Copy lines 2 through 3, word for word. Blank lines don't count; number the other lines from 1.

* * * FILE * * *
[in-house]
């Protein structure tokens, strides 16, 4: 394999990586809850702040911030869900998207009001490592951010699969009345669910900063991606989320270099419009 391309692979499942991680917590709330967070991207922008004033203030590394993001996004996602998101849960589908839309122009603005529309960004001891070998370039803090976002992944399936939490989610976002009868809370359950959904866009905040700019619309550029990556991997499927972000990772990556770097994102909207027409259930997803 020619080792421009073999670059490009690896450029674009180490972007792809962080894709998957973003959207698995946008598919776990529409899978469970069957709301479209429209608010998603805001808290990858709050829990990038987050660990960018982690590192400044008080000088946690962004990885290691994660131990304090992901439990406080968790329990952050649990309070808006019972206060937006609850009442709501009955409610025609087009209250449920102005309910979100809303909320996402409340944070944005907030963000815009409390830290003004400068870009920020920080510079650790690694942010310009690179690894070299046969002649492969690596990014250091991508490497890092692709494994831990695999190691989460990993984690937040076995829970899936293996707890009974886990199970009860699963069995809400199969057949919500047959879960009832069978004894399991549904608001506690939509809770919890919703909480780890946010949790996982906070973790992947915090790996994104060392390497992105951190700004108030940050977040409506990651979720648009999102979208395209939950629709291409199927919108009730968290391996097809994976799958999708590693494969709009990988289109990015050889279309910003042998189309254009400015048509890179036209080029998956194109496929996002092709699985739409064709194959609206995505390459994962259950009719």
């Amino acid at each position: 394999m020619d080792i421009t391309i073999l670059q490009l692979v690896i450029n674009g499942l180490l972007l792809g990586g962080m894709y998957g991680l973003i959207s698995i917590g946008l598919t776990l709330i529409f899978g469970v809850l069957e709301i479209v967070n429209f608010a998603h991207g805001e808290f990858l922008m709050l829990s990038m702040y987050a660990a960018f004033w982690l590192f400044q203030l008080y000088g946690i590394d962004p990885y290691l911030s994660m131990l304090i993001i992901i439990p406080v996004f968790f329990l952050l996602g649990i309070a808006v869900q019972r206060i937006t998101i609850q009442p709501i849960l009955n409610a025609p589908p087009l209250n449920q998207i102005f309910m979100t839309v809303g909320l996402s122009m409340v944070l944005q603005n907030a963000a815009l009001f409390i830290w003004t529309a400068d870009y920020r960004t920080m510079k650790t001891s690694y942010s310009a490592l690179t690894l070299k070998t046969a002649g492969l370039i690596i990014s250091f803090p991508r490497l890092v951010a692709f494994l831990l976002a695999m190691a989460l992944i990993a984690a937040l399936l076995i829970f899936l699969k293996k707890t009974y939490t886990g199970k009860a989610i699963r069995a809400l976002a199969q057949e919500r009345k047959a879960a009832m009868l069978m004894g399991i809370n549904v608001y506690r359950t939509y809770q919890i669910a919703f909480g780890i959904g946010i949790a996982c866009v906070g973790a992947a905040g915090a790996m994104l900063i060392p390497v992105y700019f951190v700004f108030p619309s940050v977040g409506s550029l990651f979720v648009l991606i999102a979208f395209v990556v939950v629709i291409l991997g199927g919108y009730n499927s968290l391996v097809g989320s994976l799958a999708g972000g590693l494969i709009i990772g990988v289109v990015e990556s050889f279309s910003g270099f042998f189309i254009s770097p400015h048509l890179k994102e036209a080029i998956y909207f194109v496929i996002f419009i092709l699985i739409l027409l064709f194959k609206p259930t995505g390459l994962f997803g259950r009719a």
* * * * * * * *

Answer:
């Protein structure tokens, strides 16, 4: 394999990586809850702040911030869900998207009001490592951010699969009345669910900063991606989320270099419009 391309692979499942991680917590709330967070991207922008004033203030590394993001996004996602998101849960589908839309122009603005529309960004001891070998370039803090976002992944399936939490989610976002009868809370359950959904866009905040700019619309550029990556991997499927972000990772990556770097994102909207027409259930997803 020619080792421009073999670059490009690896450029674009180490972007792809962080894709998957973003959207698995946008598919776990529409899978469970069957709301479209429209608010998603805001808290990858709050829990990038987050660990960018982690590192400044008080000088946690962004990885290691994660131990304090992901439990406080968790329990952050649990309070808006019972206060937006609850009442709501009955409610025609087009209250449920102005309910979100809303909320996402409340944070944005907030963000815009409390830290003004400068870009920020920080510079650790690694942010310009690179690894070299046969002649492969690596990014250091991508490497890092692709494994831990695999190691989460990993984690937040076995829970899936293996707890009974886990199970009860699963069995809400199969057949919500047959879960009832069978004894399991549904608001506690939509809770919890919703909480780890946010949790996982906070973790992947915090790996994104060392390497992105951190700004108030940050977040409506990651979720648009999102979208395209939950629709291409199927919108009730968290391996097809994976799958999708590693494969709009990988289109990015050889279309910003042998189309254009400015048509890179036209080029998956194109496929996002092709699985739409064709194959609206995505390459994962259950009719």
């Amino acid at each position: 394999m020619d080792i421009t391309i073999l670059q490009l692979v690896i450029n674009g499942l180490l972007l792809g990586g962080m894709y998957g991680l973003i959207s698995i917590g946008l598919t776990l709330i529409f899978g469970v809850l069957e709301i479209v967070n429209f608010a998603h991207g805001e808290f990858l922008m709050l829990s990038m702040y987050a660990a960018f004033w982690l590192f400044q203030l008080y000088g946690i590394d962004p990885y290691l911030s994660m131990l304090i993001i992901i439990p406080v996004f968790f329990l952050l996602g649990i309070a808006v869900q019972r206060i937006t998101i609850q009442p709501i849960l009955n409610a025609p589908p087009l209250n449920q998207i102005f309910m979100t839309v809303g909320l996402s122009m409340v944070l944005q603005n907030a963000a815009l009001f409390i830290w003004t529309a400068d870009y920020r960004t920080m510079k650790t001891s690694y942010s310009a490592l690179t690894l070299k070998t046969a002649g492969l370039i690596i990014s250091f803090p991508r490497l890092v951010a692709f494994l831990l976002a695999m190691a989460l992944i990993a984690a937040l399936l076995i829970f899936l699969k293996k707890t009974y939490t886990g199970k009860a989610i699963r069995a809400l976002a199969q057949e919500r009345k047959a879960a009832m009868l069978m004894g399991i809370n549904v608001y506690r359950t939509y809770q919890i669910a919703f909480g780890i959904g946010i949790a996982c866009v906070g973790a992947a905040g915090a790996m994104l900063i060392p390497v992105y700019f951190v700004f108030p619309s940050v977040g409506s550029l990651f979720v648009l991606i999102a979208f395209v990556v939950v629709i291409l991997g199927g919108y009730n499927s968290l391996v097809g989320s994976l799958a999708g972000g590693l494969i709009i990772g990988v289109v990015e990556s050889f279309s910003g270099f042998f189309i254009s770097p400015h048509l890179k994102e036209a080029i998956y909207f194109v496929i996002f419009i092709l699985i739409l027409l064709f194959k609206p259930t995505g390459l994962f997803g259950r009719a």